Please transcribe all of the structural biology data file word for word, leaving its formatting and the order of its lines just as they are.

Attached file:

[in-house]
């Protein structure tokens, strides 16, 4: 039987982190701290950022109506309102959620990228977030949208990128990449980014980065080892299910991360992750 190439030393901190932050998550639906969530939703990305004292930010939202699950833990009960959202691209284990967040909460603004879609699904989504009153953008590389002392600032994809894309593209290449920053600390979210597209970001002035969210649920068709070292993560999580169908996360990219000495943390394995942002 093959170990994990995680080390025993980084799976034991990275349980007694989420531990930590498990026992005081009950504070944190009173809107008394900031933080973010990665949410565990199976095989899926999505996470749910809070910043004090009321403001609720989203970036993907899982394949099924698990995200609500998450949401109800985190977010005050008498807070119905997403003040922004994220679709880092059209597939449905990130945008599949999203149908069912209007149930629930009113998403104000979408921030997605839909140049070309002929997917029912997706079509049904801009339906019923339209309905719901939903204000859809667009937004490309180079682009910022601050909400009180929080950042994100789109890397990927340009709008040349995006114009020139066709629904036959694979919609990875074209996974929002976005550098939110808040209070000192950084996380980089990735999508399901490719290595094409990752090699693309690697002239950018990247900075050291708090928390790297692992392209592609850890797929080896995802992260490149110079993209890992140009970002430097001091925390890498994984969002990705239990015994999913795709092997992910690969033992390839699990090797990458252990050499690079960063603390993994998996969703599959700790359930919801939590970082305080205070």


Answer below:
[in-house]
């Protein structure tokens, strides 16, 4: 039987982190701290950022109506309102959620990228977030949208990128990449980014980065080892299910991360992750 190439030393901190932050998550639906969530939703990305004292930010939202699950833990009960959202691209284990967040909460603004879609699904989504009153953008590389002392600032994809894309593209290449920053600390979210597209970001002035969210649920068709070292993560999580169908996360990219000495943390394995942002 093959170990994990995680080390025993980084799976034991990275349980007694989420531990930590498990026992005081009950504070944190009173809107008394900031933080973010990665949410565990199976095989899926999505996470749910809070910043004090009321403001609720989203970036993907899982394949099924698990995200609500998450949401109800985190977010005050008498807070119905997403003040922004994220679709880092059209597939449905990130945008599949999203149908069912209007149930629930009113998403104000979408921030997605839909140049070309002929997917029912997706079509049904801009339906019923339209309905719901939903204000859809667009937004490309180079682009910022601050909400009180929080950042994100789109890397990927340009709008040349995006114009020139066709629904036959694979919609990875074209996974929002976005550098939110808040209070000192950084996380980089990735999508399901490719290595094409990752090699693309690697002239950018990247900075050291708090928390790297692992392209592609850890797929080896995802992260490149110079993209890992140009970002430097001091925390890498994984969002990705239990015994999913795709092997992910690969033992390839699990090797990458252990050499690079960063603390993994998996969703599959700790359930919801939590970082305080205070």